I’m inviting you to join me for Fit 2017. We’re going to show up, be grateful and do the best we can. We’ll journal the story, too. Being connected to your facts is a powerful tool in cultivating self-care and a conscious approach to life. Even when Nutella gets in the way. I’ll work to share a bit more of my story here on my blog, too. I’d love to have you join me in 2017. The introductory price ends on January 1, 2017, then it’s $31 to join.
Marge J says
Thanks Cathy for always keeping it real and honest!! I’m in (again) — going to try the travelers notebook — hoping that keeping it with me will help me stay on task! Seems I feel off somewhere mid-June — and then the wagon rolled over me and I didn’t even look up as it moved on! ugh…. And menopause!! We should have a real discussion on the shit that women have been holding out us about!! My sis and I were just discussing the fact that we, as women, don’t discuss our “change” openly – like there is something wrong if you can’t deal! Umm… no one told me my weight would stay the same yet I wouldn’t be able to button my pants!!! AAGHH!! And the personal sauna sessions…. yeah, thanks for the warning!! lol Okay, I’m going to stop whitching (whining/bitching) and go print my pages so when my new Websters notebook arrives I’ll be ready!! 🙂 Joy in the little things ….. !!!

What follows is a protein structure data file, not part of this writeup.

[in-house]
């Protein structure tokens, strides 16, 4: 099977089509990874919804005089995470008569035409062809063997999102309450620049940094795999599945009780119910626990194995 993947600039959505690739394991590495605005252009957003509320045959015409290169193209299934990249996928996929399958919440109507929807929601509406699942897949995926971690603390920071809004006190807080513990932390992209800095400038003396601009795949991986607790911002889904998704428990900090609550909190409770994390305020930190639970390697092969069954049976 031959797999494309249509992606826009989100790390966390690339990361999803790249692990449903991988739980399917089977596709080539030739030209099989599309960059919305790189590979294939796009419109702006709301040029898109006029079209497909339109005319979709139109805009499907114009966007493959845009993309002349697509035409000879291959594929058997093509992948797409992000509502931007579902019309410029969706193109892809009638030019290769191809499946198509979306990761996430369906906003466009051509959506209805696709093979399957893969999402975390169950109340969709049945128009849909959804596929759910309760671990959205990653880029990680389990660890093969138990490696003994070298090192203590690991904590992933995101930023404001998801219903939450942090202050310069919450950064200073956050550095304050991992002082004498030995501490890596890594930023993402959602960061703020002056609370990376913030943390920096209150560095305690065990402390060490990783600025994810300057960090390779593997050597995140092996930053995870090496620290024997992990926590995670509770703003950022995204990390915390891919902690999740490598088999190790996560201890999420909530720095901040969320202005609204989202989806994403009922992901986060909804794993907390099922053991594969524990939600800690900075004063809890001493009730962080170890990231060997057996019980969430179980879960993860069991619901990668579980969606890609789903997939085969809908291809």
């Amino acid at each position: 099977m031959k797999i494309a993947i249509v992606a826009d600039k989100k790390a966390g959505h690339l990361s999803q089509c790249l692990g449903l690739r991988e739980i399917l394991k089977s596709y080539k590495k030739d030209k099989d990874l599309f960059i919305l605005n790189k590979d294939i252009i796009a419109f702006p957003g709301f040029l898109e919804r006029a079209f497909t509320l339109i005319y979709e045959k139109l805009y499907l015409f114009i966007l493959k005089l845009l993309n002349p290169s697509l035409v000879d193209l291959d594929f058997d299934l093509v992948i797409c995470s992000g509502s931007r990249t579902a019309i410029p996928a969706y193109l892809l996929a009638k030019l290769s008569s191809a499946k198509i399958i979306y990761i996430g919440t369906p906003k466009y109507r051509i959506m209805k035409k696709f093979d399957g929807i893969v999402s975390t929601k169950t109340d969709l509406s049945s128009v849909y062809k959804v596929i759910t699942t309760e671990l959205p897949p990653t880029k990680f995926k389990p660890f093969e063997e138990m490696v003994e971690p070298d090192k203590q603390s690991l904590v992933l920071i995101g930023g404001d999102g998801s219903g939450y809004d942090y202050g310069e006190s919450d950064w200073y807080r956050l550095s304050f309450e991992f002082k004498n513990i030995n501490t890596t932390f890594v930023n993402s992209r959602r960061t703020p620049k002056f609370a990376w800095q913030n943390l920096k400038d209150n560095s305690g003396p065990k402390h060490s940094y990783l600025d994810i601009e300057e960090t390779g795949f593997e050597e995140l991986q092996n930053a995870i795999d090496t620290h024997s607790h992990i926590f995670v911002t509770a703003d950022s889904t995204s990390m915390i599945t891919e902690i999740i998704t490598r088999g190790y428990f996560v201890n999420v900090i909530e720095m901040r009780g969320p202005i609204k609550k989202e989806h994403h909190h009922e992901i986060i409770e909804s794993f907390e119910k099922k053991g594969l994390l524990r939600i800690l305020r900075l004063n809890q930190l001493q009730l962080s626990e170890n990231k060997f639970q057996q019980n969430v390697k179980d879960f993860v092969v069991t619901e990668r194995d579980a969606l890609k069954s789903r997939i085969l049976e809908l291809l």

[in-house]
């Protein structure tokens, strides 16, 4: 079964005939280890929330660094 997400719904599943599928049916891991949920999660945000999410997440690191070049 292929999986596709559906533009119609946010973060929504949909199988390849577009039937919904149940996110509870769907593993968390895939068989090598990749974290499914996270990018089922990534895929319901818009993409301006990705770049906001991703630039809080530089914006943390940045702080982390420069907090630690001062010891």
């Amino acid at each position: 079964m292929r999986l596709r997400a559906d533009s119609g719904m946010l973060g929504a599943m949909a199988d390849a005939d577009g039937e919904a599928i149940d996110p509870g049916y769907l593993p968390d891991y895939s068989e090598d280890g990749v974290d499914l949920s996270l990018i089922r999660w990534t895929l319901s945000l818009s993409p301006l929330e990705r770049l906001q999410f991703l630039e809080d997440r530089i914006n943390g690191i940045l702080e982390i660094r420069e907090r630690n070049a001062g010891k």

Cathy Zielske says
Marge, I too feel like there aren’t a lot of public discussions on menopause, unless there is some great blogging out there on the subject that I’m missing. I accept the process of getting older—hell, I am GRATEFUL for being here—but there are things that have come with it that are like, ohhhhh, so that happens too?